The question then became how MIA moms have this postnatal effect on puppies. Other studies have shown that the maternal microbiome can influence the development of the offspring’s immune system. To test whether this was the case in the MIA model, the researchers looked at the stools of MIA and control mice and found that the diversity of microbial communities was significantly different.
Then, to determine if those differences played a causal role, they raised a new set of female mice in a “germ-free” environment, which means they don’t carry any germs in or on their bodies. Then the scientists transplanted stool from MIA or control mothers into these germ-free mothers and crossed them with males. Unlike controls, puppies born to mothers who underwent MIA stool transfer exhibited intestinal inflammation. These results indicated that the altered microbiome of MIA moms leads to immune priming of the offspring.
Among the notable differences the team measured in the gut inflammatory response was an increased production of IL-17a by T cells in the immune system. IL-17a is the same cytokine whose levels are upregulated in MIA mothers. When the scientists examined T cells from offspring exposed to the MIA microbiome compared to control offspring, they found that in MIA offspring, CD4 T cells were more likely to differentiate into Th17 cells, which release IL. -17a.
This prompted them to examine the potential differences in the way CD4 T cells from different groups transcribe their genes. CD4 T cells exposed to the MIA microbiome exhibited higher expression of genes for T cell activation, suggesting that they were more primed for T cell-dependent immune responses in response to infections.
“Thus, the increase in IL-17a in mothers during pregnancy leads to a susceptibility to produce more IL-17a in the offspring during immune challenge,” Choi said.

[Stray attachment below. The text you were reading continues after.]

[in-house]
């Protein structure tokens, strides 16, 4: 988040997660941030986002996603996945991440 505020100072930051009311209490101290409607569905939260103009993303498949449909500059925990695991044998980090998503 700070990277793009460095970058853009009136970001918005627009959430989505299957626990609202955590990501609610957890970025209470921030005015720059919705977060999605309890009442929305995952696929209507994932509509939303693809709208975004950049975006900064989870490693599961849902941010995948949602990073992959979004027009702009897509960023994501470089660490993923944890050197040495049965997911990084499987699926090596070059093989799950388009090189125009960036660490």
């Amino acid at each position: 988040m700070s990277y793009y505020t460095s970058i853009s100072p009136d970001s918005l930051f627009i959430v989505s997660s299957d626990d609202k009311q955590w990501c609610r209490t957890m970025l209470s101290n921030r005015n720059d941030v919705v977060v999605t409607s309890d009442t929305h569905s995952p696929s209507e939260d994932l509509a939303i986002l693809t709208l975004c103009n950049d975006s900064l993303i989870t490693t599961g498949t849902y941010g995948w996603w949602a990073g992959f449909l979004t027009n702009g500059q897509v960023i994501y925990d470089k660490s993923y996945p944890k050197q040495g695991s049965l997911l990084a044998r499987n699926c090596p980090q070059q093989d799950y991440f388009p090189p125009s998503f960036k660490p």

Having established that offspring’s immune systems can be malfunctioned by exposure to the altered microbiome of an infected mother during pregnancy, the question that remained was how this microbiome is altered in the first place. Suspecting IL-17a, the team tested the effects of antibodies that block the cytokine. When they blocked IL-17a in dams prior to immune activation, their offspring did not exhibit intestinal inflammation later in life. This was also found to be true when the researchers repeated the experiment of transplanting MIA stools to germ-free mothers, this time including stools from MIA mothers with IL-17a blockers. Again, blocking IL-17a in the midst of maternal infection led to a microbiome that did not poorly prepare the offspring’s immune system.
Huh said the results underscore that environmental exposures during pregnancy, such as infections, can have long-term consequences on the health of the offspring, a concern that has always been present but may be exacerbated by the pandemic of Covid-19. Further study is needed, he said, to determine the long-term effects on children born to mothers infected with SARS-Cov-2.
Choi added that emerging links between inflammation and neurodegenerative diseases such as Alzheimer’s may also warrant further study given the team’s findings on how maternal infection can lead to increased inflammation. in the offspring.
Reference: Kim E, Paik D, Ramirez RN, et al. Maternal gut bacteria cause gut inflammation in offspring with neurodevelopmental disorders by altering the chromatin landscape of CD4 + T cells. Immunity. 2021; 0 (0). doi: 10.1016 / j.immuni.2021.11.005